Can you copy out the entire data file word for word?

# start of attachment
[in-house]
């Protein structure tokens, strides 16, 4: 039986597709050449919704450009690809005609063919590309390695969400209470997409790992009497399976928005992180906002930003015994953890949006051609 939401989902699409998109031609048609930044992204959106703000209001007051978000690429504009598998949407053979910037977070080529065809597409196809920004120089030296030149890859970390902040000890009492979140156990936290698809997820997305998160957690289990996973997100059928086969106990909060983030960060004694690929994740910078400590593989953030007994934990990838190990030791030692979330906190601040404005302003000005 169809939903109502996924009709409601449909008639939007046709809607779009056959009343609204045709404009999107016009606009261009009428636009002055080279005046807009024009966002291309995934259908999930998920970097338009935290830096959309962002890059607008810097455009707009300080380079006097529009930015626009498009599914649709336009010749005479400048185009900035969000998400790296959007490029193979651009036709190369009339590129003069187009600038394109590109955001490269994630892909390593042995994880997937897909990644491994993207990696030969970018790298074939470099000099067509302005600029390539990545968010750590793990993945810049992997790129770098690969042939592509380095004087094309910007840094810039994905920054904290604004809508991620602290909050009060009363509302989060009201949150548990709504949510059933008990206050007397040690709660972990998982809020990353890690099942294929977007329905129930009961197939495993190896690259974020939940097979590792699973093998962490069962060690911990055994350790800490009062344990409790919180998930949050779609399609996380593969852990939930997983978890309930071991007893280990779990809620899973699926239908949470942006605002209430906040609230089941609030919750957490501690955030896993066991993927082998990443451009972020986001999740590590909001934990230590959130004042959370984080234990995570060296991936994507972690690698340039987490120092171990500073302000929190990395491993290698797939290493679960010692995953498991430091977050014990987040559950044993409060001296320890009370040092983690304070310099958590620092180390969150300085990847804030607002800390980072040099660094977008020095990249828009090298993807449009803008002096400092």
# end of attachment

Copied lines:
[in-house]
């Protein structure tokens, strides 16, 4: 039986597709050449919704450009690809005609063919590309390695969400209470997409790992009497399976928005992180906002930003015994953890949006051609 939401989902699409998109031609048609930044992204959106703000209001007051978000690429504009598998949407053979910037977070080529065809597409196809920004120089030296030149890859970390902040000890009492979140156990936290698809997820997305998160957690289990996973997100059928086969106990909060983030960060004694690929994740910078400590593989953030007994934990990838190990030791030692979330906190601040404005302003000005 169809939903109502996924009709409601449909008639939007046709809607779009056959009343609204045709404009999107016009606009261009009428636009002055080279005046807009024009966002291309995934259908999930998920970097338009935290830096959309962002890059607008810097455009707009300080380079006097529009930015626009498009599914649709336009010749005479400048185009900035969000998400790296959007490029193979651009036709190369009339590129003069187009600038394109590109955001490269994630892909390593042995994880997937897909990644491994993207990696030969970018790298074939470099000099067509302005600029390539990545968010750590793990993945810049992997790129770098690969042939592509380095004087094309910007840094810039994905920054904290604004809508991620602290909050009060009363509302989060009201949150548990709504949510059933008990206050007397040690709660972990998982809020990353890690099942294929977007329905129930009961197939495993190896690259974020939940097979590792699973093998962490069962060690911990055994350790800490009062344990409790919180998930949050779609399609996380593969852990939930997983978890309930071991007893280990779990809620899973699926239908949470942006605002209430906040609230089941609030919750957490501690955030896993066991993927082998990443451009972020986001999740590590909001934990230590959130004042959370984080234990995570060296991936994507972690690698340039987490120092171990500073302000929190990395491993290698797939290493679960010692995953498991430091977050014990987040559950044993409060001296320890009370040092983690304070310099958590620092180390969150300085990847804030607002800390980072040099660094977008020095990249828009090298993807449009803008002096400092």